At 4PM on Saturday, the BritTrack celebrated the 42nd anniversary of the original radio broadcast of The Hitchhiker’s Guide to the Galaxy (HGttG) on the track’s YouTube channel.
The panel was moderated by Rob from the BritTrack. Panelists included podcasters Rob Levy, Mike Gordon, Brian Doob, and Rox of Spazhouse, as well as fan and frequent BritTrack panelist Matthew Brewer. With towels at the ready, but not preventing the viewers from seeing them, we were off on a journey through the history of HGttG.
Most of the panel first learned of the world of HGttG through the books, but many were also early listeners of the original radio show or the BBC television show. Doob noted that in North America, most people are familiar with the books first, however in the UK and other parts of the world, the radio show is the definitive edition of the story.
Is it Science Fiction or is it Comedy? The consensus answer is and emphatic YES!
For those who are unfamiliar with the history of HGttG, it started life as a radio show on BBC radio in March of 1978, followed by a second edition in 1980, and the BBC Television series in 1981. Douglas Adams was the primary writer for the first two series of the radio show and adapted those series of the radio show into the first book, the quintessential The Hitchhiker’s Guide to the Galaxy, in 197. It was followed by the later books in the series such as The Restaurant at the End of the Universe, Life, the Universe and Everything, and So Long, and Thanks for All the Fish. Yes, there are a few more in the series, but the panelists generally agreed they weren’t up to the quality of the first.
HGttG is one of the early examples of the impact British humor has had on the world, and more specifically the US. When it was first introduced, the US didn’t have much in the way of radio dramas. In addition there weren’t many science fiction shows on the airwaves so there was room for an irreverent and satirical comedic science fiction show and book. Levy pointed out that HGttG has humor that is wickedly terrific. It has bureaucracy in layers, but it also plays up the everyday drag of having a job of things you have to do. It was so unlike anything else at the time. There was still room for it. Odd and weird and quirky enough to make it.
Much of the discussion centered on the success, or lack thereof, that the series has had in translating to the big screen. The humor in HGttG is subtle and satirical. It broaches dark subjects, but stays lighthearted. Doob pointed out that it is very much a condemnation of austere English society. In addition the construction of the story isn’t meant for the big screen. Arthur Dent is not your typical hero, he lets the world happen to him, he doesn’t seek out adventure. Also the pacing of the story lends itself to much downtime and wandering, which in the radio and book formats is taken care of by the narrator/guide entries.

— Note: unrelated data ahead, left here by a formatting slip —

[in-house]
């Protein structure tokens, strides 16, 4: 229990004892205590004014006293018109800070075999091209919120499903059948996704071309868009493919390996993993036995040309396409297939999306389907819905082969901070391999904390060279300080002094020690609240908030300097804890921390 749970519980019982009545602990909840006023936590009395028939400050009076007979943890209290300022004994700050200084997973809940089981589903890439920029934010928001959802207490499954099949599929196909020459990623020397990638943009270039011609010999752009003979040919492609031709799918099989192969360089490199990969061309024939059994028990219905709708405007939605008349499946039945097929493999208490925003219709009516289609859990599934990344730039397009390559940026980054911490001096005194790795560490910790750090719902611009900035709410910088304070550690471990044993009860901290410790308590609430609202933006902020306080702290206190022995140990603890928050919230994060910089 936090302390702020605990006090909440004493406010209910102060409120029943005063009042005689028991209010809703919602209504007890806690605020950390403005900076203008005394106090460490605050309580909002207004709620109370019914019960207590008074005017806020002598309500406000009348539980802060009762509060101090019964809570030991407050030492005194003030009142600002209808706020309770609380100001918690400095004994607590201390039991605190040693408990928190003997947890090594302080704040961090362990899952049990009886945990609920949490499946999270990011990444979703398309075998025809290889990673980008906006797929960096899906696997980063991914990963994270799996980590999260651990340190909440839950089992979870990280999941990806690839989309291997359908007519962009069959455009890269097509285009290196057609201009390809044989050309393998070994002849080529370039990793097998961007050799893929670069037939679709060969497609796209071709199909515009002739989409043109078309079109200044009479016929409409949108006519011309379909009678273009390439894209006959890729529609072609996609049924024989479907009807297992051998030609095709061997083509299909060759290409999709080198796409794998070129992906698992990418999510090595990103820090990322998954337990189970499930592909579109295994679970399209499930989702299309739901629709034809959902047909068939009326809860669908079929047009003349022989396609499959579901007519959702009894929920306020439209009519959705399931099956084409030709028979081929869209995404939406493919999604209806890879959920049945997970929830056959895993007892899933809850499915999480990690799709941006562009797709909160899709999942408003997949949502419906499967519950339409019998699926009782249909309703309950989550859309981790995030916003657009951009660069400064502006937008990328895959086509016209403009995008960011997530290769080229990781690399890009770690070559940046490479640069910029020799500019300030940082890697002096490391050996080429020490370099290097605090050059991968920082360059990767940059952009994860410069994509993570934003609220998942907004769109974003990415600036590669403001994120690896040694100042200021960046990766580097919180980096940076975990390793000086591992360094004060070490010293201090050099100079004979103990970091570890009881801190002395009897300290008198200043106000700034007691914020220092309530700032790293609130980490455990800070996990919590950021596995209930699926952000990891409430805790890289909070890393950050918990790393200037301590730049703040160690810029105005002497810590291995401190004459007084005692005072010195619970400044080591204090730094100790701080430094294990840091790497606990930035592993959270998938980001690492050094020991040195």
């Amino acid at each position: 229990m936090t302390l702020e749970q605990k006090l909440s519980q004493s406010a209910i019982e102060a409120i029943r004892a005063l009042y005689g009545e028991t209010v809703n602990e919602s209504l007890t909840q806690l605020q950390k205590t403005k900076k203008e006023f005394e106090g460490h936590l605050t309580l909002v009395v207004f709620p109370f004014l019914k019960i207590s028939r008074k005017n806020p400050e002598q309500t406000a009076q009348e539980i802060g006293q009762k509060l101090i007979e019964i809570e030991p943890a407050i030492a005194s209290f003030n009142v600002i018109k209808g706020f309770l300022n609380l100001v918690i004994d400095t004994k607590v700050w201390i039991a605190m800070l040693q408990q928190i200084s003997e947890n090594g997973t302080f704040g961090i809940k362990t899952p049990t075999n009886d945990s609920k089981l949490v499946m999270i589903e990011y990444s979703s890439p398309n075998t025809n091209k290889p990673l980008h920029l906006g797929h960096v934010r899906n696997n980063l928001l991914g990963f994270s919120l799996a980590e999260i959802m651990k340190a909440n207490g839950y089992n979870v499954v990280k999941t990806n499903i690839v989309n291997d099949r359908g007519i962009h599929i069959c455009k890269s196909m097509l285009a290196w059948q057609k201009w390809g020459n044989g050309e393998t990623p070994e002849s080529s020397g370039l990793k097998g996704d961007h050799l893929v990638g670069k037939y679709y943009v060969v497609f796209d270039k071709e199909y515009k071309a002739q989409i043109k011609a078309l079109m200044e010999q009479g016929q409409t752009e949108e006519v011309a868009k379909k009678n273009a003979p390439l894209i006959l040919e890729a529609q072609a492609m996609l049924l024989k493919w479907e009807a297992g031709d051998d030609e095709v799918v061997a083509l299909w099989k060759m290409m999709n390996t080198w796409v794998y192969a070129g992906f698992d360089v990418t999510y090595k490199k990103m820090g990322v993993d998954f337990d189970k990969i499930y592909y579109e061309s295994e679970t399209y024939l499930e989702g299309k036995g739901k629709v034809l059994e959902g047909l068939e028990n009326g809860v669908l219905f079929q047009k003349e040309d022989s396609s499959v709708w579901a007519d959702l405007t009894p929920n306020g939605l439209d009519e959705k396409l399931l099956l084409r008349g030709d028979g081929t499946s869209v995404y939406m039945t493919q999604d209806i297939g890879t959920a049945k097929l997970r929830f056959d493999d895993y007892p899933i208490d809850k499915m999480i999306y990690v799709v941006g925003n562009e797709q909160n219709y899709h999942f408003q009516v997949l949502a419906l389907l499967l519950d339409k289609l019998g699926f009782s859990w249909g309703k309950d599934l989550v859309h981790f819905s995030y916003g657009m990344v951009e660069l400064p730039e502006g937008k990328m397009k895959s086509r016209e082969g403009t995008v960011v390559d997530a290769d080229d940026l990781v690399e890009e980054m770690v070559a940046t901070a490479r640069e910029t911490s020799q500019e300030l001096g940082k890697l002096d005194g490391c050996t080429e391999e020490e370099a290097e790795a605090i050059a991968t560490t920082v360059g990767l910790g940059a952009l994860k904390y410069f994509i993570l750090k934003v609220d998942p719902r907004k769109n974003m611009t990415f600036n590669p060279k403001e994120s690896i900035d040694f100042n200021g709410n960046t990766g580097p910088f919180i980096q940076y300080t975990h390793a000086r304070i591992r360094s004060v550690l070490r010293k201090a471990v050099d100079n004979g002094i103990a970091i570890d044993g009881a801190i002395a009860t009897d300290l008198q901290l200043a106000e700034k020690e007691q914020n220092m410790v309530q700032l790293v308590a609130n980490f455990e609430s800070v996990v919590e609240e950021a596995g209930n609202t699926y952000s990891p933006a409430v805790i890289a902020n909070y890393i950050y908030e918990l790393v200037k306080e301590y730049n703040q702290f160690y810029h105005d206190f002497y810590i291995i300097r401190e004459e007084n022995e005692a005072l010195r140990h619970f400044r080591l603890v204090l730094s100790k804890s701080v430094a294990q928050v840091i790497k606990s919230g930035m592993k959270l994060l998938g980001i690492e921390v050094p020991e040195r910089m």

The panel ended with the panelists discussing their dream cast for the upcoming Hulu adaptation of the series. Consensus was that they wanted to keep it British. Find a writer for the series who would keep as faithful to the original vision as possible. One suggestion was British author Jasper Fford, with some assistance from Neil Gaiman. As for the cast itself, some favorite ideas were Ian McKellan or Patrick Stewart as the narrator. Tilda Swinson was suggested as Zaphod Beeblebrox, Tom Baker as Marvin, Benedict Cumberbatch as Ford Prefect, Michael Gambon as Deep Thought, Anthony Hopkins as Slartibartfast, Jonathon Groff as Arthur Dent, and Eric Idle as the Bowl of Petunias. Other names that were mentioned were Stephen Fry, John Cleese, and Richard E Grant. No one had a suggestion for Trillian, sadly.
Whether the show runners will be faithful or get lost in the visuals, remains to be seen. Most HGttG fans, however, will be withholding judgement. Until such time, our panelists will be enjoying the world that was built in their own imaginations from the books and the radio shows.